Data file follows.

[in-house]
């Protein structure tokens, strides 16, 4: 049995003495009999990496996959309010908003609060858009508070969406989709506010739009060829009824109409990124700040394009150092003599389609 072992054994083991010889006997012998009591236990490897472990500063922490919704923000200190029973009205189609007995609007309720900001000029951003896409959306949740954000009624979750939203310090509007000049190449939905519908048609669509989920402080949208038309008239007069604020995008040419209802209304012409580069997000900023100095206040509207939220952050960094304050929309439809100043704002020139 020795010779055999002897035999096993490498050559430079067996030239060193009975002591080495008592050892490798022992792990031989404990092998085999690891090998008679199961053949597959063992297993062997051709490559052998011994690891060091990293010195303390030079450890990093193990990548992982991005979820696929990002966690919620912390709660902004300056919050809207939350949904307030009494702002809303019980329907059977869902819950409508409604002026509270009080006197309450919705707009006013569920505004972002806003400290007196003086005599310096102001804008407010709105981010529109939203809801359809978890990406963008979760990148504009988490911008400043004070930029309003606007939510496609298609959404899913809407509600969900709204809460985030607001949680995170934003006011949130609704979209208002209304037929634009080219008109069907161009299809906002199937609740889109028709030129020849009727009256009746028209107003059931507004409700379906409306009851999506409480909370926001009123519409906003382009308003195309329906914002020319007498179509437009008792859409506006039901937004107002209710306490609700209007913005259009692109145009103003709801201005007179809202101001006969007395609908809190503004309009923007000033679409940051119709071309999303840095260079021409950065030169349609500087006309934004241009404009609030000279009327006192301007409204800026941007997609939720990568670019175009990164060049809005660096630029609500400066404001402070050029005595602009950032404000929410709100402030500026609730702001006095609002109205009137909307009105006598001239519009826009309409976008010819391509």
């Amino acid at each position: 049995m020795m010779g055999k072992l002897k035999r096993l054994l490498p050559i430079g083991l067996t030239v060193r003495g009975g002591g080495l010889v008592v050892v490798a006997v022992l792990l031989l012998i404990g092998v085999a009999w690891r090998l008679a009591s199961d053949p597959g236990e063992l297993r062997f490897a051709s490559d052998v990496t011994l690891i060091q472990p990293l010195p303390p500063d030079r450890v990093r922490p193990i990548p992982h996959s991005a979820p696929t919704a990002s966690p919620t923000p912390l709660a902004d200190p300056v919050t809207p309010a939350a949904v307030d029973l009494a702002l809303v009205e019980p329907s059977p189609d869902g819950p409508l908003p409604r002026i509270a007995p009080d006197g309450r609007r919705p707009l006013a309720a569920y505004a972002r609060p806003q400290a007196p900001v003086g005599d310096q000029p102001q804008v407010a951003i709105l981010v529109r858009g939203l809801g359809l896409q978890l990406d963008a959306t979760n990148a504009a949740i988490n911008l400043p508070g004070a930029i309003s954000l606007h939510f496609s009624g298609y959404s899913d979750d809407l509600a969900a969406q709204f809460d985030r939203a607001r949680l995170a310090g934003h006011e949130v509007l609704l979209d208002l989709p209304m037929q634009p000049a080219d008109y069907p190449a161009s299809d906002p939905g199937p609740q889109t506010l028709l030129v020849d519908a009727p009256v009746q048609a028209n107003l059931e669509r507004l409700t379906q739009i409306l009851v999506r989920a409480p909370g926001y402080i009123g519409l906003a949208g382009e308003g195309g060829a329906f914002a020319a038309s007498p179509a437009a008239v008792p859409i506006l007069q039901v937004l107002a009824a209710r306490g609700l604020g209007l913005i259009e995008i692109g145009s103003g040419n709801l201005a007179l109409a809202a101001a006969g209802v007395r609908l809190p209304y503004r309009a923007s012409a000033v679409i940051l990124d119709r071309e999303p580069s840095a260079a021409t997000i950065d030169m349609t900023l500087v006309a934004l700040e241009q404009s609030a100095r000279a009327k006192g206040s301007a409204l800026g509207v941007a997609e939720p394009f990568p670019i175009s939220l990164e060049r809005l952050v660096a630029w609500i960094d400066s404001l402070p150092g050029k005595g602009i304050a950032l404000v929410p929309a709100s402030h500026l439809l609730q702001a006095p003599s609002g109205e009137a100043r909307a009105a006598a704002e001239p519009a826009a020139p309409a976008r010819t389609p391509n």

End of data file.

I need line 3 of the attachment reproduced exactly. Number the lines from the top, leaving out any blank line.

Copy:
């Amino acid at each position: 049995m020795m010779g055999k072992l002897k035999r096993l054994l490498p050559i430079g083991l067996t030239v060193r003495g009975g002591g080495l010889v008592v050892v490798a006997v022992l792990l031989l012998i404990g092998v085999a009999w690891r090998l008679a009591s199961d053949p597959g236990e063992l297993r062997f490897a051709s490559d052998v990496t011994l690891i060091q472990p990293l010195p303390p500063d030079r450890v990093r922490p193990i990548p992982h996959s991005a979820p696929t919704a990002s966690p919620t923000p912390l709660a902004d200190p300056v919050t809207p309010a939350a949904v307030d029973l009494a702002l809303v009205e019980p329907s059977p189609d869902g819950p409508l908003p409604r002026i509270a007995p009080d006197g309450r609007r919705p707009l006013a309720a569920y505004a972002r609060p806003q400290a007196p900001v003086g005599d310096q000029p102001q804008v407010a951003i709105l981010v529109r858009g939203l809801g359809l896409q978890l990406d963008a959306t979760n990148a504009a949740i988490n911008l400043p508070g004070a930029i309003s954000l606007h939510f496609s009624g298609y959404s899913d979750d809407l509600a969900a969406q709204f809460d985030r939203a607001r949680l995170a310090g934003h006011e949130v509007l609704l979209d208002l989709p209304m037929q634009p000049a080219d008109y069907p190449a161009s299809d906002p939905g199937p609740q889109t506010l028709l030129v020849d519908a009727p009256v009746q048609a028209n107003l059931e669509r507004l409700t379906q739009i409306l009851v999506r989920a409480p909370g926001y402080i009123g519409l906003a949208g382009e308003g195309g060829a329906f914002a020319a038309s007498p179509a437009a008239v008792p859409i506006l007069q039901v937004l107002a009824a209710r306490g609700l604020g209007l913005i259009e995008i692109g145009s103003g040419n709801l201005a007179l109409a809202a101001a006969g209802v007395r609908l809190p209304y503004r309009a923007s012409a000033v679409i940051l990124d119709r071309e999303p580069s840095a260079a021409t997000i950065d030169m349609t900023l500087v006309a934004l700040e241009q404009s609030a100095r000279a009327k006192g206040s301007a409204l800026g509207v941007a997609e939720p394009f990568p670019i175009s939220l990164e060049r809005l952050v660096a630029w609500i960094d400066s404001l402070p150092g050029k005595g602009i304050a950032l404000v929410p929309a709100s402030h500026l439809l609730q702001a006095p003599s609002g109205e009137a100043r909307a009105a006598a704002e001239p519009a826009a020139p309409a976008r010819t389609p391509n």